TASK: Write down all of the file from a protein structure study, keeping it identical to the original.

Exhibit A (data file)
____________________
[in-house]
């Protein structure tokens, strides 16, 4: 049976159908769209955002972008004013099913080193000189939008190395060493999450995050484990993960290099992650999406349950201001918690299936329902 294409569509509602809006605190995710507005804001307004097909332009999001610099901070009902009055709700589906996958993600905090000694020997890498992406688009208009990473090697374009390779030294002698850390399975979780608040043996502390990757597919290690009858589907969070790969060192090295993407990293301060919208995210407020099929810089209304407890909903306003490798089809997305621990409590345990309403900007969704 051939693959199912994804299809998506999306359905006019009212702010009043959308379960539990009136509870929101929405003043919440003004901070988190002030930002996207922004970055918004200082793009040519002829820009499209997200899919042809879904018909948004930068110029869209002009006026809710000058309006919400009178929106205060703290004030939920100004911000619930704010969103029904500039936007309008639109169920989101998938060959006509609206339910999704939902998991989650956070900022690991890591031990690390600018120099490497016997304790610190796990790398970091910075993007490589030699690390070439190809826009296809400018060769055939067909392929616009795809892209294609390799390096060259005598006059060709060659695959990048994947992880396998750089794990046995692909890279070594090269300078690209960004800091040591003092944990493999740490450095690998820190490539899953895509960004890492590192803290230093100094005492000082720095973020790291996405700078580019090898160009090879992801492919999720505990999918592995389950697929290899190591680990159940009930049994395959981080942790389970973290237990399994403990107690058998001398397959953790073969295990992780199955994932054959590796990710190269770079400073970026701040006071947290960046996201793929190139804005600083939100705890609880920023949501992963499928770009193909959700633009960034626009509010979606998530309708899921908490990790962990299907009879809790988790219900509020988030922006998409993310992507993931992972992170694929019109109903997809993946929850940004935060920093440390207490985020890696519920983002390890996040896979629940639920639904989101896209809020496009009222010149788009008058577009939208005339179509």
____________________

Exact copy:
[in-house]
């Protein structure tokens, strides 16, 4: 049976159908769209955002972008004013099913080193000189939008190395060493999450995050484990993960290099992650999406349950201001918690299936329902 294409569509509602809006605190995710507005804001307004097909332009999001610099901070009902009055709700589906996958993600905090000694020997890498992406688009208009990473090697374009390779030294002698850390399975979780608040043996502390990757597919290690009858589907969070790969060192090295993407990293301060919208995210407020099929810089209304407890909903306003490798089809997305621990409590345990309403900007969704 051939693959199912994804299809998506999306359905006019009212702010009043959308379960539990009136509870929101929405003043919440003004901070988190002030930002996207922004970055918004200082793009040519002829820009499209997200899919042809879904018909948004930068110029869209002009006026809710000058309006919400009178929106205060703290004030939920100004911000619930704010969103029904500039936007309008639109169920989101998938060959006509609206339910999704939902998991989650956070900022690991890591031990690390600018120099490497016997304790610190796990790398970091910075993007490589030699690390070439190809826009296809400018060769055939067909392929616009795809892209294609390799390096060259005598006059060709060659695959990048994947992880396998750089794990046995692909890279070594090269300078690209960004800091040591003092944990493999740490450095690998820190490539899953895509960004890492590192803290230093100094005492000082720095973020790291996405700078580019090898160009090879992801492919999720505990999918592995389950697929290899190591680990159940009930049994395959981080942790389970973290237990399994403990107690058998001398397959953790073969295990992780199955994932054959590796990710190269770079400073970026701040006071947290960046996201793929190139804005600083939100705890609880920023949501992963499928770009193909959700633009960034626009509010979606998530309708899921908490990790962990299907009879809790988790219900509020988030922006998409993310992507993931992972992170694929019109109903997809993946929850940004935060920093440390207490985020890696519920983002390890996040896979629940639920639904989101896209809020496009009222010149788009008058577009939208005339179509």